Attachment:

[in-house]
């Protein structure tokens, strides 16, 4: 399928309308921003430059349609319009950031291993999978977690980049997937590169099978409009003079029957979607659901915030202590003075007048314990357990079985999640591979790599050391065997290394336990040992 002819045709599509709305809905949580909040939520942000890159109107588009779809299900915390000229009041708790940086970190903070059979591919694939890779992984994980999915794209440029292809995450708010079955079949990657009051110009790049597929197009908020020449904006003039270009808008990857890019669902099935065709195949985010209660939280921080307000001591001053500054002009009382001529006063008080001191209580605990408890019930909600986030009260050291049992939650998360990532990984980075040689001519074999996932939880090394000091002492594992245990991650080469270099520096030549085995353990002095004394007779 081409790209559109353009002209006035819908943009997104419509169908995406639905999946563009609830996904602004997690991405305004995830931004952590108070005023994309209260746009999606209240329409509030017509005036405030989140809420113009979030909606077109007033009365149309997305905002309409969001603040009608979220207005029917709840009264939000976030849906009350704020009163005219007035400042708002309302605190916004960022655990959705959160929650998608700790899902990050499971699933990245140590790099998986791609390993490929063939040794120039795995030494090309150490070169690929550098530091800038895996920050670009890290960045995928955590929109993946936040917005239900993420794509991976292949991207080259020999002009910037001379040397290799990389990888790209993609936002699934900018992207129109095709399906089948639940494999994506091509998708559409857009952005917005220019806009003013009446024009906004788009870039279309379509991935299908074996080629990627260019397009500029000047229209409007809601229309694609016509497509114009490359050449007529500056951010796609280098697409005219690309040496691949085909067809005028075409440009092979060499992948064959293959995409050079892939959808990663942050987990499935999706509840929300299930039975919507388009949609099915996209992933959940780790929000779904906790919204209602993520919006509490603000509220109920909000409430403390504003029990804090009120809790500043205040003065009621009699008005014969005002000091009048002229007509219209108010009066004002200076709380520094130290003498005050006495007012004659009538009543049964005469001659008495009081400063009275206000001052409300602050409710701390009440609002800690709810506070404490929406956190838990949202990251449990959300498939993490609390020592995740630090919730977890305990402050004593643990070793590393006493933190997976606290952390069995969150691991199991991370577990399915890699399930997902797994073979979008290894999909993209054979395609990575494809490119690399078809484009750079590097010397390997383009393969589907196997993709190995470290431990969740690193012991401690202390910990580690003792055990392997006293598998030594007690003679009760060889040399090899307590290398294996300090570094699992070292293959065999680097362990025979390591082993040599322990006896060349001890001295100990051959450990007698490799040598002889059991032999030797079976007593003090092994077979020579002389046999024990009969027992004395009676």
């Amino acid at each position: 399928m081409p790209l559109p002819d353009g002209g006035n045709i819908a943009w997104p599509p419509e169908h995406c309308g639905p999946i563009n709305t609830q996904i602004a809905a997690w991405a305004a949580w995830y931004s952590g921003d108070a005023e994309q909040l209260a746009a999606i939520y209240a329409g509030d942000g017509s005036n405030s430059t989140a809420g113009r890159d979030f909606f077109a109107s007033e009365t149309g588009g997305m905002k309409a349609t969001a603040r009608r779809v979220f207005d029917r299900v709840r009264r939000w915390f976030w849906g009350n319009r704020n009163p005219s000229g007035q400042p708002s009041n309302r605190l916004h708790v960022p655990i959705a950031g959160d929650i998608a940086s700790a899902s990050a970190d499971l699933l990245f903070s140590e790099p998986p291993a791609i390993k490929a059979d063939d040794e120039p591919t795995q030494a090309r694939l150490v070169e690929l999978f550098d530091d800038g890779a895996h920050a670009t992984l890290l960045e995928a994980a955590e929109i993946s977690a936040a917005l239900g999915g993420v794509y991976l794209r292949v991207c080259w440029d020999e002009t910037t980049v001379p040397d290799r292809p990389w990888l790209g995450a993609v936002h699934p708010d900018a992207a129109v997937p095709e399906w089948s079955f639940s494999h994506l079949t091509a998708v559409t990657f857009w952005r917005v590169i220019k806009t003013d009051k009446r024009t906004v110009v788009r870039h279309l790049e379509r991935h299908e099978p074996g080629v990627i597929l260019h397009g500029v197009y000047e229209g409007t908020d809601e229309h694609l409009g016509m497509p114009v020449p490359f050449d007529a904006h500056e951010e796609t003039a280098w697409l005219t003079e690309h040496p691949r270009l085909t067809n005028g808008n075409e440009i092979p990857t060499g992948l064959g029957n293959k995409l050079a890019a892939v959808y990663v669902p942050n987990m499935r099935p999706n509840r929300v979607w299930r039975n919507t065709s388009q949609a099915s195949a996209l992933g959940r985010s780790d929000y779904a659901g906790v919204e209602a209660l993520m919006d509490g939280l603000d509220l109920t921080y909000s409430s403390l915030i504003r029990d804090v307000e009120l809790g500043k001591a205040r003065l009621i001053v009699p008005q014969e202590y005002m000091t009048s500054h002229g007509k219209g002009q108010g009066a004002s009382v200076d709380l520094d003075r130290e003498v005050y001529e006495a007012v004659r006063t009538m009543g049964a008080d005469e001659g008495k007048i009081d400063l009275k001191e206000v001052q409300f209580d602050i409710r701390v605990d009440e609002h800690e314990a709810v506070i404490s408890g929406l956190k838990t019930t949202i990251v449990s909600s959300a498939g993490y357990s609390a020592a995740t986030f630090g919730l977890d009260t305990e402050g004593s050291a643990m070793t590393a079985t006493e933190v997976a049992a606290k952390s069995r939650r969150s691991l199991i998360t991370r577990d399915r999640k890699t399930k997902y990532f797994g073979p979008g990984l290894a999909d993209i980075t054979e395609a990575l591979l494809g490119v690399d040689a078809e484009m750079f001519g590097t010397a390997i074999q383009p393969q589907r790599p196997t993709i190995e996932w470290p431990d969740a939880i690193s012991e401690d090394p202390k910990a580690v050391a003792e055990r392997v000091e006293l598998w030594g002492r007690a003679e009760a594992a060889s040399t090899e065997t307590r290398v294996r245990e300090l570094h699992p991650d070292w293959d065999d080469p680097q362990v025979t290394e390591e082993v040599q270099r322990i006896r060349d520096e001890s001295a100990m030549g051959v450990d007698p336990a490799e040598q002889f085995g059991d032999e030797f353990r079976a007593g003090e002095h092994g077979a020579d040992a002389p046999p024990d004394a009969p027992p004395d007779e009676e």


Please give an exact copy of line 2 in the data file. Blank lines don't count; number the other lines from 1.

């Protein structure tokens, strides 16, 4: 399928309308921003430059349609319009950031291993999978977690980049997937590169099978409009003079029957979607659901915030202590003075007048314990357990079985999640591979790599050391065997290394336990040992 002819045709599509709305809905949580909040939520942000890159109107588009779809299900915390000229009041708790940086970190903070059979591919694939890779992984994980999915794209440029292809995450708010079955079949990657009051110009790049597929197009908020020449904006003039270009808008990857890019669902099935065709195949985010209660939280921080307000001591001053500054002009009382001529006063008080001191209580605990408890019930909600986030009260050291049992939650998360990532990984980075040689001519074999996932939880090394000091002492594992245990991650080469270099520096030549085995353990002095004394007779 081409790209559109353009002209006035819908943009997104419509169908995406639905999946563009609830996904602004997690991405305004995830931004952590108070005023994309209260746009999606209240329409509030017509005036405030989140809420113009979030909606077109007033009365149309997305905002309409969001603040009608979220207005029917709840009264939000976030849906009350704020009163005219007035400042708002309302605190916004960022655990959705959160929650998608700790899902990050499971699933990245140590790099998986791609390993490929063939040794120039795995030494090309150490070169690929550098530091800038895996920050670009890290960045995928955590929109993946936040917005239900993420794509991976292949991207080259020999002009910037001379040397290799990389990888790209993609936002699934900018992207129109095709399906089948639940494999994506091509998708559409857009952005917005220019806009003013009446024009906004788009870039279309379509991935299908074996080629990627260019397009500029000047229209409007809601229309694609016509497509114009490359050449007529500056951010796609280098697409005219690309040496691949085909067809005028075409440009092979060499992948064959293959995409050079892939959808990663942050987990499935999706509840929300299930039975919507388009949609099915996209992933959940780790929000779904906790919204209602993520919006509490603000509220109920909000409430403390504003029990804090009120809790500043205040003065009621009699008005014969005002000091009048002229007509219209108010009066004002200076709380520094130290003498005050006495007012004659009538009543049964005469001659008495009081400063009275206000001052409300602050409710701390009440609002800690709810506070404490929406956190838990949202990251449990959300498939993490609390020592995740630090919730977890305990402050004593643990070793590393006493933190997976606290952390069995969150691991199991991370577990399915890699399930997902797994073979979008290894999909993209054979395609990575494809490119690399078809484009750079590097010397390997383009393969589907196997993709190995470290431990969740690193012991401690202390910990580690003792055990392997006293598998030594007690003679009760060889040399090899307590290398294996300090570094699992070292293959065999680097362990025979390591082993040599322990006896060349001890001295100990051959450990007698490799040598002889059991032999030797079976007593003090092994077979020579002389046999024990009969027992004395009676």